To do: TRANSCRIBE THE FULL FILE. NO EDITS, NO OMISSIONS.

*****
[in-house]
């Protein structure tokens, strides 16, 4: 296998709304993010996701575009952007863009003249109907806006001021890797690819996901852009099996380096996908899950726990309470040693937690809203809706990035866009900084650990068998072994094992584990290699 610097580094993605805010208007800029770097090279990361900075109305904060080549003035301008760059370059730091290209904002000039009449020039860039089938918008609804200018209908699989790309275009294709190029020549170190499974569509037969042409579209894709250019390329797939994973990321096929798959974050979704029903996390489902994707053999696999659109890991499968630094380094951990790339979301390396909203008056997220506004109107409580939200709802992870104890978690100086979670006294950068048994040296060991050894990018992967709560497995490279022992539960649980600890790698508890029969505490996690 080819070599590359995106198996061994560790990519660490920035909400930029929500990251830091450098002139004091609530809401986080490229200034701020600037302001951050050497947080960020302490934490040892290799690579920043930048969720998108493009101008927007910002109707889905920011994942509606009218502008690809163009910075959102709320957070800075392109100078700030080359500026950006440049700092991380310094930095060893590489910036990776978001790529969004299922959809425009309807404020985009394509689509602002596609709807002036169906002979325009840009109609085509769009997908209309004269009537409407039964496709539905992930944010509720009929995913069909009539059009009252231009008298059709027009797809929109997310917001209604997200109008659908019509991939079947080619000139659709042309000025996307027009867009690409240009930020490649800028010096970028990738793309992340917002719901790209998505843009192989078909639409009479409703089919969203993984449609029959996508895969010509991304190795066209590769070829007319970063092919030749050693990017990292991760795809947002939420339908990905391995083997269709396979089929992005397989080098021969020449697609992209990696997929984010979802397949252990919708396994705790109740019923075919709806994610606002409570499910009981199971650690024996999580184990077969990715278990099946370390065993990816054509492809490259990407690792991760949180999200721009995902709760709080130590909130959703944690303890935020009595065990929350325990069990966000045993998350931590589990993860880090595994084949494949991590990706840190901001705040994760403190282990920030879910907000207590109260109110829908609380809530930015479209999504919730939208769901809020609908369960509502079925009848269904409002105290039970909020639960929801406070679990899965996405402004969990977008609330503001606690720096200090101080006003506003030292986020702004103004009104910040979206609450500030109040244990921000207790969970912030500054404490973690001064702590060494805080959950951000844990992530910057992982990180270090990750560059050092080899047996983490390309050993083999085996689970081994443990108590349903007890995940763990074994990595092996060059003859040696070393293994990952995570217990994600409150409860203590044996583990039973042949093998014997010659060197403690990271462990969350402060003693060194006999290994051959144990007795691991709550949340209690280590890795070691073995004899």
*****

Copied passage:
[in-house]
């Protein structure tokens, strides 16, 4: 296998709304993010996701575009952007863009003249109907806006001021890797690819996901852009099996380096996908899950726990309470040693937690809203809706990035866009900084650990068998072994094992584990290699 610097580094993605805010208007800029770097090279990361900075109305904060080549003035301008760059370059730091290209904002000039009449020039860039089938918008609804200018209908699989790309275009294709190029020549170190499974569509037969042409579209894709250019390329797939994973990321096929798959974050979704029903996390489902994707053999696999659109890991499968630094380094951990790339979301390396909203008056997220506004109107409580939200709802992870104890978690100086979670006294950068048994040296060991050894990018992967709560497995490279022992539960649980600890790698508890029969505490996690 080819070599590359995106198996061994560790990519660490920035909400930029929500990251830091450098002139004091609530809401986080490229200034701020600037302001951050050497947080960020302490934490040892290799690579920043930048969720998108493009101008927007910002109707889905920011994942509606009218502008690809163009910075959102709320957070800075392109100078700030080359500026950006440049700092991380310094930095060893590489910036990776978001790529969004299922959809425009309807404020985009394509689509602002596609709807002036169906002979325009840009109609085509769009997908209309004269009537409407039964496709539905992930944010509720009929995913069909009539059009009252231009008298059709027009797809929109997310917001209604997200109008659908019509991939079947080619000139659709042309000025996307027009867009690409240009930020490649800028010096970028990738793309992340917002719901790209998505843009192989078909639409009479409703089919969203993984449609029959996508895969010509991304190795066209590769070829007319970063092919030749050693990017990292991760795809947002939420339908990905391995083997269709396979089929992005397989080098021969020449697609992209990696997929984010979802397949252990919708396994705790109740019923075919709806994610606002409570499910009981199971650690024996999580184990077969990715278990099946370390065993990816054509492809490259990407690792991760949180999200721009995902709760709080130590909130959703944690303890935020009595065990929350325990069990966000045993998350931590589990993860880090595994084949494949991590990706840190901001705040994760403190282990920030879910907000207590109260109110829908609380809530930015479209999504919730939208769901809020609908369960509502079925009848269904409002105290039970909020639960929801406070679990899965996405402004969990977008609330503001606690720096200090101080006003506003030292986020702004103004009104910040979206609450500030109040244990921000207790969970912030500054404490973690001064702590060494805080959950951000844990992530910057992982990180270090990750560059050092080899047996983490390309050993083999085996689970081994443990108590349903007890995940763990074994990595092996060059003859040696070393293994990952995570217990994600409150409860203590044996583990039973042949093998014997010659060197403690990271462990969350402060003693060194006999290994051959144990007795691991709550949340209690280590890795070691073995004899």